La Mirada~Zooming across a black-and-white checkered finish line at 140 miles an hour in a 400-horsepower car is not unusual for La Mirada High School sophomore Ryan Vargas, who’s been racing since he was 11.
“Growing up, I always loved monster trucks, demolition derbies and Thomas the Tank Engine,” Ryan said. “When my dad took me to a NASCAR event at Irwindale Speedway, I found out that kids could actually race cars and saw it as an opportunity to do something I loved.”
Since then, Ryan has tied for national championships in the Bandolero division in 2014, set five track records across Nevada, California and Arizona, and earned Rookie of the Year in 2015 at The Bullring at Las Vegas. In 2016, he competed in 27 races, placing in the top five 12 times and top 10 25 times, along with reaching fifth place in the California state standings.
Most recently, he was awarded the Wendell Scott Trailblazer Award by NASCAR, which recognizes a high-performing minority or female driver contributing on and off the track in the NASCAR Whelen All-American Series.
“I’m just really, really thankful,” Ryan said. “Being selected to receive this amazing award is such an honor in my life and in my career.”
Racing cars also gave Ryan an opportunity to raise awareness of Down syndrome. In November of 2016, Ryan met a family whose son, Zachary, was born with Down Syndrome. When Ryan found out the family was involved with the nonprofit organization The Upside of Down, he decided to support the cause.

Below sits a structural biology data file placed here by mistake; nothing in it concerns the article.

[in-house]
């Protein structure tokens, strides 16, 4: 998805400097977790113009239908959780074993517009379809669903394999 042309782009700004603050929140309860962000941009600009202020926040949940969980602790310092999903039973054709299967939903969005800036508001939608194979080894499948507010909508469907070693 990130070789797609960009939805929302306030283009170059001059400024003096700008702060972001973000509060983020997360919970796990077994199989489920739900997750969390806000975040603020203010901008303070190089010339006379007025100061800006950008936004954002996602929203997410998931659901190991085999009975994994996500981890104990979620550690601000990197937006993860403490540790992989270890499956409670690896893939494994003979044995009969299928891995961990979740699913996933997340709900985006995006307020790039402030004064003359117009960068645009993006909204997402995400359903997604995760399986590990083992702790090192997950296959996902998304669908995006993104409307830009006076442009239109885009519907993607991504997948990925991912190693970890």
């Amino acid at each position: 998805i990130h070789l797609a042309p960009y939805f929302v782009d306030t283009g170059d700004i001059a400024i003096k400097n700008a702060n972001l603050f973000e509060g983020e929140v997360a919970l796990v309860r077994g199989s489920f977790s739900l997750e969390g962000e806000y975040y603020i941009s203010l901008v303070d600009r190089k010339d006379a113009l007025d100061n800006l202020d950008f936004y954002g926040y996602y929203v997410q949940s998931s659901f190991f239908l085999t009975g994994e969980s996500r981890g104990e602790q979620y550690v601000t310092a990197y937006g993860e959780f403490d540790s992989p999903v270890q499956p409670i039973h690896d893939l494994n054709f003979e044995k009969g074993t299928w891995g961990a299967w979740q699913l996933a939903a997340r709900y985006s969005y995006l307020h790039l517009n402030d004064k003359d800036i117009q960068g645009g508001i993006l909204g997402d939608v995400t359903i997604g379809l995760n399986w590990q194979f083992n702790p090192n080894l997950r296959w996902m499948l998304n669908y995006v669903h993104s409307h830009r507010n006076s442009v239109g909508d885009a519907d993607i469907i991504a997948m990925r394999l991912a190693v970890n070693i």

“When I saw Zachary playing with my old monster truck cars, I wanted to give him the experience that I have when I’m racing cars,” Ryan said. “I want to support their cause to make people aware of Down syndrome and grasp hold of what to expect when they have a child with Down Syndrome.”
If he’s not at a race track, Ryan’s spending his time maintaining a 4.0 gpa and studying for two honors classes and a pre-Advanced Placement course. After school, he’s practicing and competing on La Mirada High’s track and field team. This is all on top of finding racing sponsorships and funding, which typically go toward new tires and fuel for every race.
“I know racing takes a lot of effort and time from me and my parents, and I’m always going to work my hardest because I know my parents are doing the same for me,” Ryan said. “My parents are working overtime to support my racing and I can’t be more thankful for their support.”
Ryan wants to eventually move up the ranks in NASCAR, and if he’s unable to reach the top tiers, he’ll still find a career working with automobiles.
“I love cars – I always have as a kid and I still do now,” Ryan said. “That will never change.”